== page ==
Hundreds attend thanksgiving service for RAF Regiment gunner Warren Owen from Dereham

Tears of sadness mixed with laughter as about 300 family, friends and colleagues attended a service of thanksgiving for a popular young serviceman killed in a motorbike crash.

St Nicholas Parish Church in Dereham was packed on Thursday for the emotional farewell to Leading Aircraftman Warren Owen, 18, who died on May 26 following the accident on the A1075 at Griston, near Watton.

He was remembered as a loving son and big brother and friend and a 'happy go lucky' man who lived life to the full and had a great sense of humour.

Mr Owen was a gunner in 27 Squadron RAF Regiment based at RAF Honington and dozens of his fellow servicemen were at the service, including some who carried his coffin in and out of the church. There was a guard of honour outside as the coffin was carried in,

It was covered the Union Flag and his hat, belt and knife and a wreath of poppies were placed on the top.

His father John said he had been his inspiration and 'faced up to every situation without fear.'

'He was not just content getting by but he wanted to succeed in everything.'

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In a poignant personal message, Mr Owen's mother Ellise said: 'Every day you gave me a memory to keep. I love you so much and will continue to love you.'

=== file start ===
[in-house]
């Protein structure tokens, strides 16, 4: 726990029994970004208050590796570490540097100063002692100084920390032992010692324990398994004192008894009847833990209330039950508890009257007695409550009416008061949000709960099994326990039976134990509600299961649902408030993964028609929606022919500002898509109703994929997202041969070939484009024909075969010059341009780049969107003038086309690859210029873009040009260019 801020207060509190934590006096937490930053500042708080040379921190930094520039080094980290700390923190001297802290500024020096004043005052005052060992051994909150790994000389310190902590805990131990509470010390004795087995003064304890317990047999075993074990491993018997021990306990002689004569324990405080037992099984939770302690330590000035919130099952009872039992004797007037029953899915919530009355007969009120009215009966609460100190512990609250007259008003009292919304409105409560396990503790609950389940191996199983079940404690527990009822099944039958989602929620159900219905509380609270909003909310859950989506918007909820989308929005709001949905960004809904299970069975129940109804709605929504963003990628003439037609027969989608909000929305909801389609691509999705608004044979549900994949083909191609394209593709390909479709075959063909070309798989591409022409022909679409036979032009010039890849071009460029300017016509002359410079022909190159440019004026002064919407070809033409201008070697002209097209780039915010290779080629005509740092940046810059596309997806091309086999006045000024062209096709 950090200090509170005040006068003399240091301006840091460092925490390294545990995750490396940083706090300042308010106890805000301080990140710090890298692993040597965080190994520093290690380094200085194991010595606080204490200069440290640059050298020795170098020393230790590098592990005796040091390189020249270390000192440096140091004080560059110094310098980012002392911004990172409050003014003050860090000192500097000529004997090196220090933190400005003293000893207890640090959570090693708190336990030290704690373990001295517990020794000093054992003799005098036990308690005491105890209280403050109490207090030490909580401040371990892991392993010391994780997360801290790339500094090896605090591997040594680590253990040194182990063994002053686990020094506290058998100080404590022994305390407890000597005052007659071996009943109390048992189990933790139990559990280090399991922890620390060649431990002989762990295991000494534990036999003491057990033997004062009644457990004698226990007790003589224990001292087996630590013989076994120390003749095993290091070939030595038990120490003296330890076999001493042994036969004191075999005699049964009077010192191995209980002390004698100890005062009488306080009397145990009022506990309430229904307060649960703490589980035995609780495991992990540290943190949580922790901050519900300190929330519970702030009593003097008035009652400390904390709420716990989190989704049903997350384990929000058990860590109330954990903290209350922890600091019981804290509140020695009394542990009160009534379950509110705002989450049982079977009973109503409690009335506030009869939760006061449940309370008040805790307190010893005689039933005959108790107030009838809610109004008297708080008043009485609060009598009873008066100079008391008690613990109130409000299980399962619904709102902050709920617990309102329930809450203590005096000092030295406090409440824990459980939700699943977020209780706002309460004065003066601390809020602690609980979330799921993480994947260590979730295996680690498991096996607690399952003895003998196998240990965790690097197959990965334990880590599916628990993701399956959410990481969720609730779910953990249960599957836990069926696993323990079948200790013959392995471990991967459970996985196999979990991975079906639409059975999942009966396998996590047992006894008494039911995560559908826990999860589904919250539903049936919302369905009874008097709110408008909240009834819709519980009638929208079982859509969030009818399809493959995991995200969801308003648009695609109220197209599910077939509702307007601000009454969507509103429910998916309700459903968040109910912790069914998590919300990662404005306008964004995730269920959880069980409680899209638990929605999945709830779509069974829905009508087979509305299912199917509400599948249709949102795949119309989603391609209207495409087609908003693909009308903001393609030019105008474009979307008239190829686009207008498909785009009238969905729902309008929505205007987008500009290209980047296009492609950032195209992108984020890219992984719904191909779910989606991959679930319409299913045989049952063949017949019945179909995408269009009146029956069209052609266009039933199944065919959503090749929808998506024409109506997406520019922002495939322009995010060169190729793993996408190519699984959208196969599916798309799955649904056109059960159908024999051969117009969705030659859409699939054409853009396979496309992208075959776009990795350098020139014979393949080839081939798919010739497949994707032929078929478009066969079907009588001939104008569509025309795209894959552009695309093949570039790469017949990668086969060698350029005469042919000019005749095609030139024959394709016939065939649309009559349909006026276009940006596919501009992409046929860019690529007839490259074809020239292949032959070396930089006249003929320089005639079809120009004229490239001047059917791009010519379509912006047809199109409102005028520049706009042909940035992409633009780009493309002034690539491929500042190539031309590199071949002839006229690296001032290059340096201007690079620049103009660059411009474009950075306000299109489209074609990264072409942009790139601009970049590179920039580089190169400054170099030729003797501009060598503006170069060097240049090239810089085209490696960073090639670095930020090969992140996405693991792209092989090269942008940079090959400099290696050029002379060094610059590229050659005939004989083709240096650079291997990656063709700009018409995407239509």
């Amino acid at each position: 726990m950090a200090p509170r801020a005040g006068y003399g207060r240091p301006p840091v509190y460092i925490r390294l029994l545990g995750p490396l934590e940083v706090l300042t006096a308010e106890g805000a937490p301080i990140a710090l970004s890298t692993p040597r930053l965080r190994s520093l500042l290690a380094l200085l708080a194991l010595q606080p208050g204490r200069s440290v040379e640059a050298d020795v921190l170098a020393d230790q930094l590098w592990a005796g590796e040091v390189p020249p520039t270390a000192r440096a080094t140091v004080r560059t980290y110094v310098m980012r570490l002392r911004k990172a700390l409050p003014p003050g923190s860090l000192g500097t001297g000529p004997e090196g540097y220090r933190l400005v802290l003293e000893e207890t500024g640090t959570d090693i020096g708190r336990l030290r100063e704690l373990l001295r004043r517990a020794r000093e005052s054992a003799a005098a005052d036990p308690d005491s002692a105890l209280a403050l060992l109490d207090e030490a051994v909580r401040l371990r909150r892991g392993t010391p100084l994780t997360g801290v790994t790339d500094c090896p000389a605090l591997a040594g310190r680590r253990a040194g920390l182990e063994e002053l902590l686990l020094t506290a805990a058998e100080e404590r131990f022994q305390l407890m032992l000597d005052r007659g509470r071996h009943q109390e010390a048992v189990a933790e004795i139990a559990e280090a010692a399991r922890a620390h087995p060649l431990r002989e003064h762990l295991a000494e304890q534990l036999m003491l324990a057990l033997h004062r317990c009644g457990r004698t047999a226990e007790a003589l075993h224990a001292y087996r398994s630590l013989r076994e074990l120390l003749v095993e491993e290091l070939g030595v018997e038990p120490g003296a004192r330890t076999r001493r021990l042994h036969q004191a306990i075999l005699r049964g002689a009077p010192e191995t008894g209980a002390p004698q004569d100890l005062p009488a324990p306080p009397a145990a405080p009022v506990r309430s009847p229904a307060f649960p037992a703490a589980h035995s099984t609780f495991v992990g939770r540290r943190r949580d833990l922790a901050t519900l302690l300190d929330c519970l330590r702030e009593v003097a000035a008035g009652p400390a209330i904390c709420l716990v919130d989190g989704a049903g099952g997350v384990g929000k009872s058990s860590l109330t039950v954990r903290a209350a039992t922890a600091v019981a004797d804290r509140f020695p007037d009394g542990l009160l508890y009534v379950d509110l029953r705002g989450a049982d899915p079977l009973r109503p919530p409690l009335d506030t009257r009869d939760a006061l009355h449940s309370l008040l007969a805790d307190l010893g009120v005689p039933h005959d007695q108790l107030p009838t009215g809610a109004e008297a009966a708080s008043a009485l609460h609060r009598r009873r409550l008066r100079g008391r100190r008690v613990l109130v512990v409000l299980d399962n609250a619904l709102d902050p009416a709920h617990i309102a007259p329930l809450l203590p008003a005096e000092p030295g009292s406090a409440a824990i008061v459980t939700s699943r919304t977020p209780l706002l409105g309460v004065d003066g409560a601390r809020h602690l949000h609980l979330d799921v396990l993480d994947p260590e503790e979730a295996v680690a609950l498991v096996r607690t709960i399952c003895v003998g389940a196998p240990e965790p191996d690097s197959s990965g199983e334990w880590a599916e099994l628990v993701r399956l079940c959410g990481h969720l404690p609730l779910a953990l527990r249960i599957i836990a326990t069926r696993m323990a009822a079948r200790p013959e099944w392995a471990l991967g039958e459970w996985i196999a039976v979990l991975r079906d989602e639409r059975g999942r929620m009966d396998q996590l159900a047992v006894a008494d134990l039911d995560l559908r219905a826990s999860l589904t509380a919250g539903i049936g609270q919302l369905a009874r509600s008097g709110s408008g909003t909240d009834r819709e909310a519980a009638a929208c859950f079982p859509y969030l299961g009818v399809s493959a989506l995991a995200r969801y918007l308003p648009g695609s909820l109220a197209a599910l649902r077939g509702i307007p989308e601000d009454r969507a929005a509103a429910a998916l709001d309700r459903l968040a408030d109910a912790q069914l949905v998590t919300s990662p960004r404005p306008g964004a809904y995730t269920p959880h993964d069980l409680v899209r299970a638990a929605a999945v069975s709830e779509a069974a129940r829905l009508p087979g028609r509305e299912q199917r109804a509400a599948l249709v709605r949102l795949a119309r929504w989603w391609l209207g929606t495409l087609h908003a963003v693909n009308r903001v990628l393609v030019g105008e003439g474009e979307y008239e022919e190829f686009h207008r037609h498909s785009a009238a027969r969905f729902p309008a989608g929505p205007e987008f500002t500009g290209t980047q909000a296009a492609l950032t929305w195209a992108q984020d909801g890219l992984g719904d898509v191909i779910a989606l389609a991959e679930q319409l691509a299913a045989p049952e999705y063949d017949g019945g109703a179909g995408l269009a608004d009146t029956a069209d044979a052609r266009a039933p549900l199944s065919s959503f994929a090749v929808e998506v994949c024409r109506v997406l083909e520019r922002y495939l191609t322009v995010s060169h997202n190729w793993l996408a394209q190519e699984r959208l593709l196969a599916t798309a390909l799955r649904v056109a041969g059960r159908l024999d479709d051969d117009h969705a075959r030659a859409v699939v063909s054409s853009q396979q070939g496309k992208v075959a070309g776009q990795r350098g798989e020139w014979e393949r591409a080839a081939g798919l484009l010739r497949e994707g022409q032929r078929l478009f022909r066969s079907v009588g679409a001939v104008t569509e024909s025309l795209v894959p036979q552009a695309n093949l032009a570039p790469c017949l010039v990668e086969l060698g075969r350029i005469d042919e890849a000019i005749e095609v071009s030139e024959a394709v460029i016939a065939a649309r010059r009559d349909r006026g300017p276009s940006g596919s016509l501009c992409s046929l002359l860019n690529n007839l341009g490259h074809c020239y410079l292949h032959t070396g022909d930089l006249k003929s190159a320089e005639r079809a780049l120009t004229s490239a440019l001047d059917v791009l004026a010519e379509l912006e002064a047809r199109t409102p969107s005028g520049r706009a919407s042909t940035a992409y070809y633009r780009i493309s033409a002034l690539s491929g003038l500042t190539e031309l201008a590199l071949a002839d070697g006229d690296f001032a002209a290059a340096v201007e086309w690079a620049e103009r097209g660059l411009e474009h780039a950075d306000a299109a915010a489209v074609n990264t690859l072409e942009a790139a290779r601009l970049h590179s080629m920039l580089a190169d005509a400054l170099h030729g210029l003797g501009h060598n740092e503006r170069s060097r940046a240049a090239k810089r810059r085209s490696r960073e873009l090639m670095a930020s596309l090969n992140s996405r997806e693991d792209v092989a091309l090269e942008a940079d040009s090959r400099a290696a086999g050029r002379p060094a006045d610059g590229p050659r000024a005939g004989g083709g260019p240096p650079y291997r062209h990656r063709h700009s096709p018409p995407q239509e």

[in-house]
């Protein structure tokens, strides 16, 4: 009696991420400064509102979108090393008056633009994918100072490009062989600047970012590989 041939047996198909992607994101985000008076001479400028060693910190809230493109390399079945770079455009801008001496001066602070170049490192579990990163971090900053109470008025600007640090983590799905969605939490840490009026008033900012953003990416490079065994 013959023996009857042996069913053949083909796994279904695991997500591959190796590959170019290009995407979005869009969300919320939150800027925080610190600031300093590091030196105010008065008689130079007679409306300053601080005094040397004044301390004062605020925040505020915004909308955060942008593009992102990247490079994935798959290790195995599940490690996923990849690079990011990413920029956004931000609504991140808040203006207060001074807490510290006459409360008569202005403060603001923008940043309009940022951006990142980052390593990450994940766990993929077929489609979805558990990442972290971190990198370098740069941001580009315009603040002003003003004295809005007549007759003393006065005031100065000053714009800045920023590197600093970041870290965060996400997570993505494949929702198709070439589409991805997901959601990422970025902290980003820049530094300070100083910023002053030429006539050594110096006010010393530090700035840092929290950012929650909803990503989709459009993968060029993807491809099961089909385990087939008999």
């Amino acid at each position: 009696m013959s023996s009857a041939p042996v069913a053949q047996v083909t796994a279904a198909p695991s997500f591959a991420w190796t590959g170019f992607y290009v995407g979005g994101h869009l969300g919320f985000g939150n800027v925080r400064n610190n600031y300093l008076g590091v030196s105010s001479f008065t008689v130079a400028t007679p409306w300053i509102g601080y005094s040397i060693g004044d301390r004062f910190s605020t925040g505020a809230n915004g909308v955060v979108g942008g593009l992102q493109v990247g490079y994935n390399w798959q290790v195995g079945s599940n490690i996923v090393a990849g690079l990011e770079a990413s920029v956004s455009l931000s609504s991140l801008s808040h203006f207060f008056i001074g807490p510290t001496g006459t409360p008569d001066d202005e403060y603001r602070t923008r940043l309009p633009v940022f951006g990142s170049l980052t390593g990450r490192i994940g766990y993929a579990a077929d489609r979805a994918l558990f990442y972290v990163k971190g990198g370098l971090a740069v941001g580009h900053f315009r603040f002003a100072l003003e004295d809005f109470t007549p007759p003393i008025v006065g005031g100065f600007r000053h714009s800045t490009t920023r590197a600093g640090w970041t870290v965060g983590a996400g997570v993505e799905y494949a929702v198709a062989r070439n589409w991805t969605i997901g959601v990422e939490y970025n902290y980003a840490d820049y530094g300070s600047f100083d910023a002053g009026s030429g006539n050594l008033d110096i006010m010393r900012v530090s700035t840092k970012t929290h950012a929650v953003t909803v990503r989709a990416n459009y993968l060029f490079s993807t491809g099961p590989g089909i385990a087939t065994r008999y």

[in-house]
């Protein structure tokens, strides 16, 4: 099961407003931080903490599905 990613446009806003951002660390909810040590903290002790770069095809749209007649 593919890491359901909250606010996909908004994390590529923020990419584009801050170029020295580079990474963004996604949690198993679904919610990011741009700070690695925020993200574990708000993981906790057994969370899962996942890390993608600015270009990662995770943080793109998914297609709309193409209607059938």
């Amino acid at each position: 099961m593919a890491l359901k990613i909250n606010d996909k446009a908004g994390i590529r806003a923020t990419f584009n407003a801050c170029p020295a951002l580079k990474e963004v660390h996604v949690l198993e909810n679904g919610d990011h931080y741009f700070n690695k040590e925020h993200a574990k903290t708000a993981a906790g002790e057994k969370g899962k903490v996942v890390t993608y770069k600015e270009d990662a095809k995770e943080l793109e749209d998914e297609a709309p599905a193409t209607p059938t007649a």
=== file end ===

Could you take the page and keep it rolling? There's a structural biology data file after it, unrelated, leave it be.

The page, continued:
She said he was the 'best big brother ever' to three-and-a-half year old Willow and 19-month-old Finnley.

Mr Owen's best friend Sebastian Everett said: 'He was happy go lucky and there was never a dull moment when he was in your presence. He lived a full life and always had something to aim for. We are here to celebrate a brilliant and inspiring life.'

His uncles Nathan, Damion and Aaron Devlin read tribute poems.

A number of amusing stories were recalled about Mr Owen including how he always ate a bowl of porridge after every meal and how he was scared of heights and had to be coerced into going on a rollercoaster ride on his 16th birthday.

Mr Owen was known to colleagues as 'Sid' and 'Worm' and arrived at Honington in February after an arduous 24-week basic training programme.

He was remembered as a hard working serviceman with drive and determination and who achieved great results and also someone who was instantly likeable and had a great sense of humour.

Mr Owen attended Dereham Neatherd High School and Dereham Sixth Form College. He was also a keen biker and a number of motorcyclists joined the funeral courtege through Dereham town centre before the service.

A single bell rung for several minutes beforehand.

Also in the congregation were members of the 1249 (Dereham) Squadron of the Air Training Corps, which Mr Owen attended before he joined the RAF.

Everyone was given a sunflower seed at the end of the service and asked to plant it as a way to remember him.

The coffin was taken in to the church with Elgar's Nimrod playing and was carried out to Bang The Gon by T-Rex.

There was then a committal at Dereham Cemetery which including three gun volleys, the Last Post and Reveille.

Collections were taken for Help For Heroes and the Royal Air Force Benevolent Fund.

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